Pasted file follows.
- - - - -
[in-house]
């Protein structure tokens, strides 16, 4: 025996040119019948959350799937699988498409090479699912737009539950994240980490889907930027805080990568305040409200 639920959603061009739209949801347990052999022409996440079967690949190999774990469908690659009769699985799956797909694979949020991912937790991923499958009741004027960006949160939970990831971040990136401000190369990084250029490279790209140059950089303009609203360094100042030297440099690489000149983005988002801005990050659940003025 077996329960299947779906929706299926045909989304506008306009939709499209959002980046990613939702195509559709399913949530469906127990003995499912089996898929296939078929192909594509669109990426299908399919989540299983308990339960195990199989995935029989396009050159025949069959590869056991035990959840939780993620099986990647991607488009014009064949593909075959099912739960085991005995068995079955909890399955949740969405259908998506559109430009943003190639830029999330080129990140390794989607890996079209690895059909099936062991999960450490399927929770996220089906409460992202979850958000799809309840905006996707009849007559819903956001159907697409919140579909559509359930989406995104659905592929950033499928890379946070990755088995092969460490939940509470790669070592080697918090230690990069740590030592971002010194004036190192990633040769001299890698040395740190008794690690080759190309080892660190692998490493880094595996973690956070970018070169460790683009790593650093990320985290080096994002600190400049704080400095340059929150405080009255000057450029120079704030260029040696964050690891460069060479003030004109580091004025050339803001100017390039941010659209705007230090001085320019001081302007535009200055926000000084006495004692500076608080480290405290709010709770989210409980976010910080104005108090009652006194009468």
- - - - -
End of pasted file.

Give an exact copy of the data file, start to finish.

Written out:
[in-house]
């Protein structure tokens, strides 16, 4: 025996040119019948959350799937699988498409090479699912737009539950994240980490889907930027805080990568305040409200 639920959603061009739209949801347990052999022409996440079967690949190999774990469908690659009769699985799956797909694979949020991912937790991923499958009741004027960006949160939970990831971040990136401000190369990084250029490279790209140059950089303009609203360094100042030297440099690489000149983005988002801005990050659940003025 077996329960299947779906929706299926045909989304506008306009939709499209959002980046990613939702195509559709399913949530469906127990003995499912089996898929296939078929192909594509669109990426299908399919989540299983308990339960195990199989995935029989396009050159025949069959590869056991035990959840939780993620099986990647991607488009014009064949593909075959099912739960085991005995068995079955909890399955949740969405259908998506559109430009943003190639830029999330080129990140390794989607890996079209690895059909099936062991999960450490399927929770996220089906409460992202979850958000799809309840905006996707009849007559819903956001159907697409919140579909559509359930989406995104659905592929950033499928890379946070990755088995092969460490939940509470790669070592080697918090230690990069740590030592971002010194004036190192990633040769001299890698040395740190008794690690080759190309080892660190692998490493880094595996973690956070970018070169460790683009790593650093990320985290080096994002600190400049704080400095340059929150405080009255000057450029120079704030260029040696964050690891460069060479003030004109580091004025050339803001100017390039941010659209705007230090001085320019001081302007535009200055926000000084006495004692500076608080480290405290709010709770989210409980976010910080104005108090009652006194009468």